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Fly Fishing
Thunder Struck-Thunder Creek Minnow

Thunder Creek Minnow (Pink Fry)

Hook:                    Daiichi 1750, #8 or #6
Tying Thread:       MFC 6/0 or UTC 70, White
Body (Optional):  Silver or Mirage Opal Mylar
Under wing:         Pearlescent Crystal Flash
Belly:                   Bucktail or Marabou, White
Wing:                   Bucktail or Marabou, Olive
Gills:                    Tying thread

Tying Note: Mottle wing with black permanent marker to create the parr markings. Use different colored wings to suggest other salmon species, trout fry or minnows.

In the early sixties Keith Fulsher was dissatisfied with the look of the minnow patterns of his day. He was looking for a simple, sparse, slender design that better imitated the larger head and eyes of the minnows he observed. Building on similar hairwing designs he had seen, Keith settled on a unique bullet head streamer now known as the Thunder Creek Minnow. The pattern was named after Thunder Creek, Wisconsin, where the initial prototypes were tested and perfected by Keith himself.

Thunder Creek Minnows feature a prominent head formed by pulling or reversing bucktail back over the hook shank and tying in place, bullet head style. This technique also works for dry flies such as large stonefly or grasshopper patterns. There are plenty of materials that can be substituted for bucktail. Hairs such as calf tail, squirrel and polar bear all work well. Marabou is a personal favorite of mine due to the animation it provides. Synthetic materials to try include: UltraHair or SuperHair, craft fur, and even long strand dubbing. Don’t be in a panic though to swap out the bucktail. It still performs; it’s still the material I use most often.

Bullet head style flies are unique in that the wing and belly materials are tied in directly behind the hook eye so the tips point forward, out in front of the hook eye. In the case of the Thunder Creek, it is important to keep the two materials apart until they are ready to be folded back into position so the finished fly has a distinct dark back with a light belly. After tying in the wing and belly materials rock them away from each other to further separate them. Moistening the tips of each material tacks them together as does a touch of dubbing wax.

The folded back wing and belly material should extend no longer than half the shank, past the hook bend, to avoid fouling. Use larger denier threads such as 6/0 to disperse thread pressure and avoid flaring natural hairs. As with most streamers, sparse slim Thunder Creek Minnows work best.

Additional colors can be added to create a multilayered effect. Adding a slender grizzly hackle tip along each side creates vertical barring, a common feature of juvenile trout and salmon.

Bodies are optional on modern Thunder Creeks. I prefer bodies on mine. They glow through the belly and wing material suggesting the translucent nature of small baitfish. Holographic silver, pearlescent Mylar or braided materials are personal favourites. A splash of Crystal Flash further accents the fly. Stagger cut the Crystal Flash to different lengths so it shimmers throughout the length of the fly.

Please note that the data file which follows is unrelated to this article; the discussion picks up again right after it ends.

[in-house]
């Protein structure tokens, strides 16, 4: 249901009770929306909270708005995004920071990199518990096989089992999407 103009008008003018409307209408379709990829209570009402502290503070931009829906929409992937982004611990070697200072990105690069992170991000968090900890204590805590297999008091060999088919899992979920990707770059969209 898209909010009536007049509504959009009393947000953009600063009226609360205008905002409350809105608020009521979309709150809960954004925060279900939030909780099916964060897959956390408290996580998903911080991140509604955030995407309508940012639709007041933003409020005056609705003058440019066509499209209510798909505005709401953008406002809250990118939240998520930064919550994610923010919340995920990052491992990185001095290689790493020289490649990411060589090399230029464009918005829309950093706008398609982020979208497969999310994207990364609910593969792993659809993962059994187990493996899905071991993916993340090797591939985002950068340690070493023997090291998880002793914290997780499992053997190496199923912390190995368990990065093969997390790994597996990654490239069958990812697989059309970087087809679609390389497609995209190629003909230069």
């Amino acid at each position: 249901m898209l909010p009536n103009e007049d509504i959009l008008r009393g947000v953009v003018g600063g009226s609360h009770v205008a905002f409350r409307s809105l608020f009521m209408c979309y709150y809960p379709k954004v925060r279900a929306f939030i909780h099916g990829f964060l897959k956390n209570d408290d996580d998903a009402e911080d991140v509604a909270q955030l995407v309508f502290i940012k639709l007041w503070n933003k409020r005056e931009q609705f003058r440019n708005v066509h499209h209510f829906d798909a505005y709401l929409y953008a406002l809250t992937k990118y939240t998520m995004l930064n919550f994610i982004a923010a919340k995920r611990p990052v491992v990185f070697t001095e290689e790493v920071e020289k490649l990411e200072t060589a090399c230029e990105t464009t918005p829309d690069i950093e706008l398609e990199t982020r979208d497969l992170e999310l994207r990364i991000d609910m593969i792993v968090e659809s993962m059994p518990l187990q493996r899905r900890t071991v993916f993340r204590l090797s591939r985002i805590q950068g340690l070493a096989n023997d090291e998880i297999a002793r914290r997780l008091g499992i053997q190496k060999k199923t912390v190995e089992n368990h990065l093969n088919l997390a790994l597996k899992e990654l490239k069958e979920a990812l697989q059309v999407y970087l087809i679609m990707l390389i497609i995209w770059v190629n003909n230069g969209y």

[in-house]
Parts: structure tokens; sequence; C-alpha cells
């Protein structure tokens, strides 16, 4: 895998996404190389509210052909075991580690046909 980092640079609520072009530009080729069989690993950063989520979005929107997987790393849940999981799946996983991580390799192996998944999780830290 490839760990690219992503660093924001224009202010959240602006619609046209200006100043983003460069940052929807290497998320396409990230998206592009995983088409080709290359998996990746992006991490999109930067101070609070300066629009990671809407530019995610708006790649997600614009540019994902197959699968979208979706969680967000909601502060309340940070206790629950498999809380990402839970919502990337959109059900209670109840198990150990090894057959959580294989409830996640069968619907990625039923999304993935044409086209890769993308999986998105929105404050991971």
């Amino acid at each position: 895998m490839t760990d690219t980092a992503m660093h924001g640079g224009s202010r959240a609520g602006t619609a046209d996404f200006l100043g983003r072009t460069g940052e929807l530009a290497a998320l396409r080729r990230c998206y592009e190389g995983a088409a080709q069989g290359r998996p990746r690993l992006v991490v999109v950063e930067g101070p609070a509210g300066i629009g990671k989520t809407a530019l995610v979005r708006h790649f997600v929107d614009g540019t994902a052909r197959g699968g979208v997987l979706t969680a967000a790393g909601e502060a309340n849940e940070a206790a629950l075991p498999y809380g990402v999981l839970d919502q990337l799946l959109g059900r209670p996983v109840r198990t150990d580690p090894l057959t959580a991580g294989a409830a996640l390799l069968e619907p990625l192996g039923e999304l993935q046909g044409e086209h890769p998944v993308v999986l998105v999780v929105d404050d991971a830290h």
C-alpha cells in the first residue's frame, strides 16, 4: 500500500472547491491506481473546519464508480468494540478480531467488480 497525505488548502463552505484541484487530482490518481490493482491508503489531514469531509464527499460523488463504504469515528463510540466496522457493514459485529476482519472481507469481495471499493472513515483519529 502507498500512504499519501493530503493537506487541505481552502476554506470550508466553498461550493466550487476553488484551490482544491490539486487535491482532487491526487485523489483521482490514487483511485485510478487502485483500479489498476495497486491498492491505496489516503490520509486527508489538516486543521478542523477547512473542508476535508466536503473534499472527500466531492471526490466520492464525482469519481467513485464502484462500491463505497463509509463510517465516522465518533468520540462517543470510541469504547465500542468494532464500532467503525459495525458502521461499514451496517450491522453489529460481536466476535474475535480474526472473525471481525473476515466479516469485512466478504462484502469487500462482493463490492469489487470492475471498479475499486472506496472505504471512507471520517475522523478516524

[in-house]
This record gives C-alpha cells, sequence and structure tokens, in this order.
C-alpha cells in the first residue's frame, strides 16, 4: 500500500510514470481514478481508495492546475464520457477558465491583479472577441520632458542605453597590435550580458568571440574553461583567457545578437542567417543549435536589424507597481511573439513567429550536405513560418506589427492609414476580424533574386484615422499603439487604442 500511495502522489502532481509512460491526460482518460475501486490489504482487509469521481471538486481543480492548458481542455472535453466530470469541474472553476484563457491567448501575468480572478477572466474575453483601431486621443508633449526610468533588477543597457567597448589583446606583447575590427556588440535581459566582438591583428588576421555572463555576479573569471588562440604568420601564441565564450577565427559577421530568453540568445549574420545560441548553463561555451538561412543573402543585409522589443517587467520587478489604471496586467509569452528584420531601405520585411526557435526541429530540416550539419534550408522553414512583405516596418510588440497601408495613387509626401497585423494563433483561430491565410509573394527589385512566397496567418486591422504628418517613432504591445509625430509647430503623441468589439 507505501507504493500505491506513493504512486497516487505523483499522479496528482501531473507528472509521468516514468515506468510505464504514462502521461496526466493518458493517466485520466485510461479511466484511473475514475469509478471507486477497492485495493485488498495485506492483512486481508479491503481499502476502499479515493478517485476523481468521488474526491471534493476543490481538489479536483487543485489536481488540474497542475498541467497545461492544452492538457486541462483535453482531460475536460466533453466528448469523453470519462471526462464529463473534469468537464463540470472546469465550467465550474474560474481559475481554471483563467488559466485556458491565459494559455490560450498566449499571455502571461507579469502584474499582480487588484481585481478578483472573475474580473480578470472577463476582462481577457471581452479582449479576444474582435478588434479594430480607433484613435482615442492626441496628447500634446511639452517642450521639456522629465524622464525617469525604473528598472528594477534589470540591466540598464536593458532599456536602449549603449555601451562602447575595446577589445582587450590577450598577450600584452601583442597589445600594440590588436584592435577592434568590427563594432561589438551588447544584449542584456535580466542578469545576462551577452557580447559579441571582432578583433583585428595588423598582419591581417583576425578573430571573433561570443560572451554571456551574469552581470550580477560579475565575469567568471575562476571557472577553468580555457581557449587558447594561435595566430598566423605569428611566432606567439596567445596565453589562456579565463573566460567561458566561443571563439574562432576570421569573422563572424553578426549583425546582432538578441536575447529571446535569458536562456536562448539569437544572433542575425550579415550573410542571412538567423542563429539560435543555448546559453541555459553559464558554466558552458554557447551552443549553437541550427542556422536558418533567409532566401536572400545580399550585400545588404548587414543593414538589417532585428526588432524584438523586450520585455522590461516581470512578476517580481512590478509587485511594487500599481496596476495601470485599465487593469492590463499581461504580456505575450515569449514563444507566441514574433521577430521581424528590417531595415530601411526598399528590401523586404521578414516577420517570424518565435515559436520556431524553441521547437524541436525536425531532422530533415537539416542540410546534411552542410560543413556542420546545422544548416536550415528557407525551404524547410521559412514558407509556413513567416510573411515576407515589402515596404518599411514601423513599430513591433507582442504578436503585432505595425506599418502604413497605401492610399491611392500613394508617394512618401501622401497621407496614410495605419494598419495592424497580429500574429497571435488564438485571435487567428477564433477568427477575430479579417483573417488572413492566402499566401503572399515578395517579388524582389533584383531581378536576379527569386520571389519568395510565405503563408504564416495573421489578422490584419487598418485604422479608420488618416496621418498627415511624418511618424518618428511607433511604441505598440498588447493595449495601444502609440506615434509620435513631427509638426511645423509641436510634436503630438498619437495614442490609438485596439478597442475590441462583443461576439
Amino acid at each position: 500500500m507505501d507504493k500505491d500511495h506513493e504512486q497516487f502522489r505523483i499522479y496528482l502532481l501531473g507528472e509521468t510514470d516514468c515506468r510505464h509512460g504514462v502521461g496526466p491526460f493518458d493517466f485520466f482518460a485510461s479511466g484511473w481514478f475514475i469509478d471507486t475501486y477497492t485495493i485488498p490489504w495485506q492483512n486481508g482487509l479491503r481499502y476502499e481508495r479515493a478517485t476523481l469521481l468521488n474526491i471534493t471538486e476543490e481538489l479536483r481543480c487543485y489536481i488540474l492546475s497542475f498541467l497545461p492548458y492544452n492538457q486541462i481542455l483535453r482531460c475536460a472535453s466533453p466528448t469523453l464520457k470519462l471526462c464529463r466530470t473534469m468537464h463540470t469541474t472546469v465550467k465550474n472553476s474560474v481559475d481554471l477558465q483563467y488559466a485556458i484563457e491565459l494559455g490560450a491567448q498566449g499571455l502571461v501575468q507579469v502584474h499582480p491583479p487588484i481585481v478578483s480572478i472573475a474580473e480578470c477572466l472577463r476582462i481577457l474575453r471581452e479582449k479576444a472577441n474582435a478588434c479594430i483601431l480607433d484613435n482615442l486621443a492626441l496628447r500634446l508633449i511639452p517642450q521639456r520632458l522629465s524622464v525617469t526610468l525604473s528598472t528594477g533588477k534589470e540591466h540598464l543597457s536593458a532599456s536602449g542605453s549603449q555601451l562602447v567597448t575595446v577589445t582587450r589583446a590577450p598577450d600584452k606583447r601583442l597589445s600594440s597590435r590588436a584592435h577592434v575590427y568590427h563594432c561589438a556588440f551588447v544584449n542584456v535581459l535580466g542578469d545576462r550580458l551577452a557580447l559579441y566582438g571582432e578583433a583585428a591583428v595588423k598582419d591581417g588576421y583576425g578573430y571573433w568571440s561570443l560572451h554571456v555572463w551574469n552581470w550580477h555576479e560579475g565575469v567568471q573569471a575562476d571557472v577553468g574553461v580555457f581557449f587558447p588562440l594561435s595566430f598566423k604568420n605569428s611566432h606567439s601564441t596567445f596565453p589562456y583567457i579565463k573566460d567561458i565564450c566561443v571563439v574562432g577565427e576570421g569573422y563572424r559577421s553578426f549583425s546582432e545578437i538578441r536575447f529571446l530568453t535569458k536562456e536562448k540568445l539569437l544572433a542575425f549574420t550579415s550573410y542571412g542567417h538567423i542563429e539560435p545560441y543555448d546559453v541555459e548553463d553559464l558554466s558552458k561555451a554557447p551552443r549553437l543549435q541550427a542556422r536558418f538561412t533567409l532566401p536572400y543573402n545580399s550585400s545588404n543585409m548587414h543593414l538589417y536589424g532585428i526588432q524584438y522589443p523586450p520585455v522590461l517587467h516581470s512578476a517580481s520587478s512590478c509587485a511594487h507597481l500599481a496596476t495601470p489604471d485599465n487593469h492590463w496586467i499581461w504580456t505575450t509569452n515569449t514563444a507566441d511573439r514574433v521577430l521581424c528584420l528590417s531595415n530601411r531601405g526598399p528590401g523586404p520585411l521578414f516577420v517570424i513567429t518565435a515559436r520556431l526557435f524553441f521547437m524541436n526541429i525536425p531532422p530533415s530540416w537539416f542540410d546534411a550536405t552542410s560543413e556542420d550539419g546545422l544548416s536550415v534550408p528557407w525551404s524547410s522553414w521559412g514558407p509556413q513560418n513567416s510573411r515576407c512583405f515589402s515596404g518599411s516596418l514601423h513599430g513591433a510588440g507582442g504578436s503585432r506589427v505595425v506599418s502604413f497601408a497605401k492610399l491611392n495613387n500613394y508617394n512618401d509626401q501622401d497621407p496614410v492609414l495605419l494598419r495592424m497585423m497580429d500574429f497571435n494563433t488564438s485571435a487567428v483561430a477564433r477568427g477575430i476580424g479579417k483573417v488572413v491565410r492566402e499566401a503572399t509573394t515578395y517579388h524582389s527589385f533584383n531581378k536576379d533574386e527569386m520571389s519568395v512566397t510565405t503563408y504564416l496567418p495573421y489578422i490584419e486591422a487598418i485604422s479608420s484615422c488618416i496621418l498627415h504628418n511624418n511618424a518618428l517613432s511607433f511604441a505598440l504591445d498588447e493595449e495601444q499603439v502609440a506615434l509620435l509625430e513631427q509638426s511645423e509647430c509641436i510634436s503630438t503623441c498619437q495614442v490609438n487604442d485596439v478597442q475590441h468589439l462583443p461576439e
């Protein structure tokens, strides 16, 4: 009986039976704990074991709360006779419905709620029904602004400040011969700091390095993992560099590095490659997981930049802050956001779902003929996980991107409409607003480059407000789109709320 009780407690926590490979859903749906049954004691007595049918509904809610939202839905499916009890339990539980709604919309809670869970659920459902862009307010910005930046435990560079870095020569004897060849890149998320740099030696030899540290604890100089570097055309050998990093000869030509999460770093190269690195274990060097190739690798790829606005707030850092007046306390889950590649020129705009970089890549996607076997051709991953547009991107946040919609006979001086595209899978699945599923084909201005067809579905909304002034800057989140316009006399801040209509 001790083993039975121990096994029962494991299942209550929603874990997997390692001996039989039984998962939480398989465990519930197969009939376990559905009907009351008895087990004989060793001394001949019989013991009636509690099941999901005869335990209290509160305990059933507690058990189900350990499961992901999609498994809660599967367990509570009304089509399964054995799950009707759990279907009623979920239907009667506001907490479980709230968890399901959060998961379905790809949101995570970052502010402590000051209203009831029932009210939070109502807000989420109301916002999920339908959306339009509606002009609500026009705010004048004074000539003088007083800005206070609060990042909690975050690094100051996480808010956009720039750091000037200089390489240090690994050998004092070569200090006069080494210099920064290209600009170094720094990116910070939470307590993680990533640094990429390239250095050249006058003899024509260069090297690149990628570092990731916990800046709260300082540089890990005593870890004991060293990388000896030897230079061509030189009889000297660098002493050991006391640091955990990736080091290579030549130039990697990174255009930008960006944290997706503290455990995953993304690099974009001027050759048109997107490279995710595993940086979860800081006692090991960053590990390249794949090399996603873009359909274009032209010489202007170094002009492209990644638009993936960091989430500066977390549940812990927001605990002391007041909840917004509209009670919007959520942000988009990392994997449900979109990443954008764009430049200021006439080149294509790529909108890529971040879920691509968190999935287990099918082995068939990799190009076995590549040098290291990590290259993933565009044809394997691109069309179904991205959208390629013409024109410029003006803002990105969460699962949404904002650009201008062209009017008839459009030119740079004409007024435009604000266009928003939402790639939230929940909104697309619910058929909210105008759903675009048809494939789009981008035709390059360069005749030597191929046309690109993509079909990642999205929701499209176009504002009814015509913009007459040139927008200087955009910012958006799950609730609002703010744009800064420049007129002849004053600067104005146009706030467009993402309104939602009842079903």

Thunder Creek Minnows feature a distinct narrow red thread color to suggest the gills. Prior to folding the wing and belly sections back, you can transfer from the white thread most often used to tie Thunder Creeks to red thread. Swapping thread can be fiddly due to the hair extending forward of the hook eye. Rather than changing thread try colouring the white thread with a red marker when forming the collar. 
As with most superior baitfish patterns, eyes are a prominent Thunder Creek feature. Prior to adhesive eyes Thunder Creeks featured painted eyes. Pointed fondue sticks trimmed at different places up their tapered points work great for creating the larger iris and smaller pupil. Various sized nail and pinheads also work. If you choose painted eyes, let the iris dry completely after dabbing onto each side of the head. Adding the pupil prematurely causes the unset iris to mix with the pupil, creating a nasty mess. No matter the eye choice, coat the bullet head with epoxy or a UV cured epoxy substitute such as Loon’s UV Fly Fish Finish or Knot Sense.

Original Thunder Creeks were tied on long-shank straight-eye streamer hooks. These style hooks still work. I prefer short-shank straight-eye hooks though. Short shanks allow for a larger hook and are harder for fish to shake loose. As most predatory fish target the head and eyes of their quarry, having the point near the hook eye provides for better hook ups.

Thunder Creek Minnows are easy to tie, fish well and, by varying the colour combinations, can match any forage base.

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